Making your hard-earned money grow

By at home

If you’re disheartened by the measly interest rates offered by most banks on savings due to the Bank of England base rate being at a historic low, it’s good to know there are ways of getting a decent return on your cash.

Before you look at investment options though, it may be wise to consider paying off any debts you have. Interest accrued on credit card balances and personal loans could well cost you more than the returns you’re likely to get on savings. If you’re in the lucky position of not having any debts to worry about, here’s how you can successfully save for that rainy day..

Savings account
Never leave any funds you don’t need to access sitting in a normal bank account. At the very least, put them into an easy access savings account. The difference between variable rate savings accounts and ordinary bank accounts is that although they won’t always offer cash cards and cheque books, you will be offered a better rate of interest.

Regular savings account
You are likely to accrue even more interest if you put money aside each month rather than just investing a lump sum. Interest rates for such accounts tend to be fixed, so you know what you are likely to get back. Be warned though – if you make withdrawals from such accounts, the interest rate could well drop so make sure you read the small print.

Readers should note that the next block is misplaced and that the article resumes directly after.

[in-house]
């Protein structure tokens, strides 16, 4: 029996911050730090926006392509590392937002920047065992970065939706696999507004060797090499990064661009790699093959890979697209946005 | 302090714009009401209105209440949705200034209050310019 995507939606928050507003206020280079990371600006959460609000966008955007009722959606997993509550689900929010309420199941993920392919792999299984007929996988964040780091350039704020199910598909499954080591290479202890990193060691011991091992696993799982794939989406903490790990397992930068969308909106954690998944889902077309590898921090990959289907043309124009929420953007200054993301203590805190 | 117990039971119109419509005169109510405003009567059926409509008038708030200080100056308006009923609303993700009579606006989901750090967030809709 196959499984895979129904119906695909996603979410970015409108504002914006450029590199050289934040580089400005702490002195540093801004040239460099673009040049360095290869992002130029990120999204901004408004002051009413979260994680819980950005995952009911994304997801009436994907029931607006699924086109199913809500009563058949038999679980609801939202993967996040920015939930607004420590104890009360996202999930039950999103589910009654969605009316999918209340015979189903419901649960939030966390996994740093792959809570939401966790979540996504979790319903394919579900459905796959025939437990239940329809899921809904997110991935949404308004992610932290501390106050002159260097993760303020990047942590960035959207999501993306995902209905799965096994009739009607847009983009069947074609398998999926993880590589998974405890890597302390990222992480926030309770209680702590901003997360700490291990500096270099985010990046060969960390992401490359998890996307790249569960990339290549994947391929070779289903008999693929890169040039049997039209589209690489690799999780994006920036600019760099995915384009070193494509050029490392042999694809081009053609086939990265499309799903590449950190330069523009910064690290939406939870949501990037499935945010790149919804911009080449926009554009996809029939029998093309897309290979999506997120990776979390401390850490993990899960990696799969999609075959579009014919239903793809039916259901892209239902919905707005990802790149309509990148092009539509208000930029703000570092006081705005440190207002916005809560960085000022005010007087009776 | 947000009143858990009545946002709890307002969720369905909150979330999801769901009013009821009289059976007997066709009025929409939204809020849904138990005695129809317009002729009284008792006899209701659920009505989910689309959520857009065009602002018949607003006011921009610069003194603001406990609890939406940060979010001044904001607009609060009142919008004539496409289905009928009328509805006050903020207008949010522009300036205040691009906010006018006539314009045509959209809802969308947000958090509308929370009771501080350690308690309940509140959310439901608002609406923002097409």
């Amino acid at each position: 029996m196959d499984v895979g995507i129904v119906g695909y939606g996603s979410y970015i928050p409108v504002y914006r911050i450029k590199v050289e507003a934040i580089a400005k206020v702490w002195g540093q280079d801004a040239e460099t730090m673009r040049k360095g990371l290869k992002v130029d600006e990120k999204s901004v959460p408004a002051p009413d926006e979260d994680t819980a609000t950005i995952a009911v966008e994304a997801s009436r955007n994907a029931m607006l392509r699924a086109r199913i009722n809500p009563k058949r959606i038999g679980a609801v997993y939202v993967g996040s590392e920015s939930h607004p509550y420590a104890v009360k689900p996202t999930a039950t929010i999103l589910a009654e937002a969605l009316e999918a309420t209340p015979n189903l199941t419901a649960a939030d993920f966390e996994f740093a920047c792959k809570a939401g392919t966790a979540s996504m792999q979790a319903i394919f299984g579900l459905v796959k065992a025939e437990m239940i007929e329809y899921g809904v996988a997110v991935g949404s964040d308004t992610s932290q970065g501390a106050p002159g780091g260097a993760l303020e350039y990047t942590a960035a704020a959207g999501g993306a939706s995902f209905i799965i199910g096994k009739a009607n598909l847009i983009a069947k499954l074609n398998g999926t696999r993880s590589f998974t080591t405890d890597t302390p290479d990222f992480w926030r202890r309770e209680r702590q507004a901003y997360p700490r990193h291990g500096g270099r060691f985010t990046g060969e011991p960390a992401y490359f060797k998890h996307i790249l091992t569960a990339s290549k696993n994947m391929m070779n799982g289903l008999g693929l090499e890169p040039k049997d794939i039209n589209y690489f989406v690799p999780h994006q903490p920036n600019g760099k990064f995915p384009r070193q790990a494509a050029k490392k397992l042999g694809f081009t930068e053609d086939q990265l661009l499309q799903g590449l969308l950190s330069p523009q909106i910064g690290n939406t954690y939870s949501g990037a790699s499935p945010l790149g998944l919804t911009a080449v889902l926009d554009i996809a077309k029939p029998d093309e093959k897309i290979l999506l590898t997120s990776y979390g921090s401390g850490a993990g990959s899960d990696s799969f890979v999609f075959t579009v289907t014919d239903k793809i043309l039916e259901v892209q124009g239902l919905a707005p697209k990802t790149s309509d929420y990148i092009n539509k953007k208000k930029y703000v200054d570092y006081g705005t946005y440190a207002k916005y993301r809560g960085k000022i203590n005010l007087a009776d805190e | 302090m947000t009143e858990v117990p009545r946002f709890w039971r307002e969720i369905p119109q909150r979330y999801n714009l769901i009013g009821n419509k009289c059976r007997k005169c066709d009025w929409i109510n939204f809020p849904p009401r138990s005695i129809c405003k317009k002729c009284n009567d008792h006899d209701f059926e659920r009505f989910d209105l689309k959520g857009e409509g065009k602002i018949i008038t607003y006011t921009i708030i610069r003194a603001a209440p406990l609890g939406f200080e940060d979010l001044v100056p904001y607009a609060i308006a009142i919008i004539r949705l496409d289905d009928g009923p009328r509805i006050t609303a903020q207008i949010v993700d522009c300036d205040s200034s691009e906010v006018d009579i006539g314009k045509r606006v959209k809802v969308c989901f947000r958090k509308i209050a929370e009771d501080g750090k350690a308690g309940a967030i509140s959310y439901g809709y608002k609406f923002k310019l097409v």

Fixed-term bond
If you are financially secure and can afford to put your savings away for 12 months or more, you will earn more. A fixed rate bond will guarantee a specific rate of interest if you leave your money untouched until maturity. As a general rule of thumb, the longer you leave your savings untouched, the higher the rate of interest offered to you.

A cash ISA
An Individual Savings Account (ISA) is a tax-free way of investing up to £3,600 per year. A fixed-rate ISA, where you put your money away for at least one year, gets you a decent return – the best cash ISA rates range from 3% from Marks & Spencer to 3.51% from RBS and NatWest.

Stocks and shares ISAs
If you don’t want to buy stocks and shares in companies, you can invest in the stock market through Stocks and Shares ISAs, which are tax-free investments like cash ISAs that you can invest up to £7,200 a year in.

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